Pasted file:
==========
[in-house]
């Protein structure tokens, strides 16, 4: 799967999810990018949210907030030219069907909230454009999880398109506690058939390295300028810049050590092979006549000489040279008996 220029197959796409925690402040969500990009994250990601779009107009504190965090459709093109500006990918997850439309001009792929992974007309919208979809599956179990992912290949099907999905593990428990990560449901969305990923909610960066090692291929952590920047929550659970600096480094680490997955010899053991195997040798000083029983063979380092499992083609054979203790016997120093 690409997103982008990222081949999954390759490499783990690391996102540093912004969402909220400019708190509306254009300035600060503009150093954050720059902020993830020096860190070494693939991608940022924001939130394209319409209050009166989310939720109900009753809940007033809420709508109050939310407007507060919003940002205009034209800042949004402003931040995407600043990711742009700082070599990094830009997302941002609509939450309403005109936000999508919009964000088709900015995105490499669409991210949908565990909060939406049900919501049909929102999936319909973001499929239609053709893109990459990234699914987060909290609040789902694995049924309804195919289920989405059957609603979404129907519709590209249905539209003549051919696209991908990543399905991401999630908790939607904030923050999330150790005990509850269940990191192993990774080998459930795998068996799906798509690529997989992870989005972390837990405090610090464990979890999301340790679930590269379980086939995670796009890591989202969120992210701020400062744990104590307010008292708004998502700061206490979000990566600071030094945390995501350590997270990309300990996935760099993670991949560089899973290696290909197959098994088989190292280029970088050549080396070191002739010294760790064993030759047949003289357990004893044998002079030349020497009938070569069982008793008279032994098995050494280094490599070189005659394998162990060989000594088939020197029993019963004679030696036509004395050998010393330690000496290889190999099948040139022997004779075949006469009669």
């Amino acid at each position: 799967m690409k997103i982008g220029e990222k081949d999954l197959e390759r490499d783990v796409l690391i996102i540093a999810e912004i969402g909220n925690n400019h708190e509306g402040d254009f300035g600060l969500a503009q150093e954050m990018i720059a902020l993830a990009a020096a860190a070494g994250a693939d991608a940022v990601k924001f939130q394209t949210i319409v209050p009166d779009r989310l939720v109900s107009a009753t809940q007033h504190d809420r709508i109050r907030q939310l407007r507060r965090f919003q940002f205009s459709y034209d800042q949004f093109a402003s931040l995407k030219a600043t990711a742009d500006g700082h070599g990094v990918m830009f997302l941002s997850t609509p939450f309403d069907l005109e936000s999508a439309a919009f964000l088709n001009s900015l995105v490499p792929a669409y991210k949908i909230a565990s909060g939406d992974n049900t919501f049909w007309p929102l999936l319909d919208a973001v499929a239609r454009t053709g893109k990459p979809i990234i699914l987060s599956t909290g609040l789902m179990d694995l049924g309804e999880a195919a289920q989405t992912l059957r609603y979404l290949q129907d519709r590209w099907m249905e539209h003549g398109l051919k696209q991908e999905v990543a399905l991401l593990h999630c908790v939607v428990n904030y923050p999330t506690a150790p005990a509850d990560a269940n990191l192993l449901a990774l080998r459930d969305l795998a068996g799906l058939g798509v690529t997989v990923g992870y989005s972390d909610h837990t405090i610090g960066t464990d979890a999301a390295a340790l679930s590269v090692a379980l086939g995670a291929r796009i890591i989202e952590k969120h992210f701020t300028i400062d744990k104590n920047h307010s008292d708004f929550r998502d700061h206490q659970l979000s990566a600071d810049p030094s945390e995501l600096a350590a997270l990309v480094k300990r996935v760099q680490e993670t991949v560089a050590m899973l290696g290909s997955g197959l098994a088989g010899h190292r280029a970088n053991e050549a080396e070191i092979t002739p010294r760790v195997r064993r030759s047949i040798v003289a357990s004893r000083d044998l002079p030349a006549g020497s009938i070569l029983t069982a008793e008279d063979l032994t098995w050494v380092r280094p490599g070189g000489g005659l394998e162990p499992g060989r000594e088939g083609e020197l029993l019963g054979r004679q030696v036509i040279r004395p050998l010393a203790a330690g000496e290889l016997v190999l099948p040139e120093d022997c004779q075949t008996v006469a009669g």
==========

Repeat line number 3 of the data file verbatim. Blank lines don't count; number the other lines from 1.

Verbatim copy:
């Amino acid at each position: 799967m690409k997103i982008g220029e990222k081949d999954l197959e390759r490499d783990v796409l690391i996102i540093a999810e912004i969402g909220n925690n400019h708190e509306g402040d254009f300035g600060l969500a503009q150093e954050m990018i720059a902020l993830a990009a020096a860190a070494g994250a693939d991608a940022v990601k924001f939130q394209t949210i319409v209050p009166d779009r989310l939720v109900s107009a009753t809940q007033h504190d809420r709508i109050r907030q939310l407007r507060r965090f919003q940002f205009s459709y034209d800042q949004f093109a402003s931040l995407k030219a600043t990711a742009d500006g700082h070599g990094v990918m830009f997302l941002s997850t609509p939450f309403d069907l005109e936000s999508a439309a919009f964000l088709n001009s900015l995105v490499p792929a669409y991210k949908i909230a565990s909060g939406d992974n049900t919501f049909w007309p929102l999936l319909d919208a973001v499929a239609r454009t053709g893109k990459p979809i990234i699914l987060s599956t909290g609040l789902m179990d694995l049924g309804e999880a195919a289920q989405t992912l059957r609603y979404l290949q129907d519709r590209w099907m249905e539209h003549g398109l051919k696209q991908e999905v990543a399905l991401l593990h999630c908790v939607v428990n904030y923050p999330t506690a150790p005990a509850d990560a269940n990191l192993l449901a990774l080998r459930d969305l795998a068996g799906l058939g798509v690529t997989v990923g992870y989005s972390d909610h837990t405090i610090g960066t464990d979890a999301a390295a340790l679930s590269v090692a379980l086939g995670a291929r796009i890591i989202e952590k969120h992210f701020t300028i400062d744990k104590n920047h307010s008292d708004f929550r998502d700061h206490q659970l979000s990566a600071d810049p030094s945390e995501l600096a350590a997270l990309v480094k300990r996935v760099q680490e993670t991949v560089a050590m899973l290696g290909s997955g197959l098994a088989g010899h190292r280029a970088n053991e050549a080396e070191i092979t002739p010294r760790v195997r064993r030759s047949i040798v003289a357990s004893r000083d044998l002079p030349a006549g020497s009938i070569l029983t069982a008793e008279d063979l032994t098995w050494v380092r280094p490599g070189g000489g005659l394998e162990p499992g060989r000594e088939g083609e020197l029993l019963g054979r004679q030696v036509i040279r004395p050998l010393a203790a330690g000496e290889l016997v190999l099948p040139e120093d022997c004779q075949t008996v006469a009669g």